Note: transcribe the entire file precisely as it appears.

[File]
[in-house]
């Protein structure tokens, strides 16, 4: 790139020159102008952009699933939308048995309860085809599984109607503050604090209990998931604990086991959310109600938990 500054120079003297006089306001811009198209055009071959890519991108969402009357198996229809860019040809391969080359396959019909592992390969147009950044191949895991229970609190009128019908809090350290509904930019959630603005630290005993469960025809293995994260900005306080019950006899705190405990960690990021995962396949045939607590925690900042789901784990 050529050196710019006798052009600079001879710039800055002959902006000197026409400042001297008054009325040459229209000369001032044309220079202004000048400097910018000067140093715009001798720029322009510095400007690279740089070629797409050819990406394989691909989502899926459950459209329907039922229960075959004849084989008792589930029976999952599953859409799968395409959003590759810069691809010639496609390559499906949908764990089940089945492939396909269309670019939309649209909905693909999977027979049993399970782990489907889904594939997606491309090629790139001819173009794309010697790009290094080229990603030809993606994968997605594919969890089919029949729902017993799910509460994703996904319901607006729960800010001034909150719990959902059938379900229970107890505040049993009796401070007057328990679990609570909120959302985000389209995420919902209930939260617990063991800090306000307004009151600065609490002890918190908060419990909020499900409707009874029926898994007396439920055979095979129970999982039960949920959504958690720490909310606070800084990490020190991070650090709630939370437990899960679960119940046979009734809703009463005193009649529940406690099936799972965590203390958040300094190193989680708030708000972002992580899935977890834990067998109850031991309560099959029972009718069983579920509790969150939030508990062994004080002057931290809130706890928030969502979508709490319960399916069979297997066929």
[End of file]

[in-house]
């Protein structure tokens, strides 16, 4: 790139020159102008952009699933939308048995309860085809599984109607503050604090209990998931604990086991959310109600938990 500054120079003297006089306001811009198209055009071959890519991108969402009357198996229809860019040809391969080359396959019909592992390969147009950044191949895991229970609190009128019908809090350290509904930019959630603005630290005993469960025809293995994260900005306080019950006899705190405990960690990021995962396949045939607590925690900042789901784990 050529050196710019006798052009600079001879710039800055002959902006000197026409400042001297008054009325040459229209000369001032044309220079202004000048400097910018000067140093715009001798720029322009510095400007690279740089070629797409050819990406394989691909989502899926459950459209329907039922229960075959004849084989008792589930029976999952599953859409799968395409959003590759810069691809010639496609390559499906949908764990089940089945492939396909269309670019939309649209909905693909999977027979049993399970782990489907889904594939997606491309090629790139001819173009794309010697790009290094080229990603030809993606994968997605594919969890089919029949729902017993799910509460994703996904319901607006729960800010001034909150719990959902059938379900229970107890505040049993009796401070007057328990679990609570909120959302985000389209995420919902209930939260617990063991800090306000307004009151600065609490002890918190908060419990909020499900409707009874029926898994007396439920055979095979129970999982039960949920959504958690720490909310606070800084990490020190991070650090709630939370437990899960679960119940046979009734809703009463005193009649529940406690099936799972965590203390958040300094190193989680708030708000972002992580899935977890834990067998109850031991309560099959029972009718069983579920509790969150939030508990062994004080002057931290809130706890928030969502979508709490319960399916069979297997066929």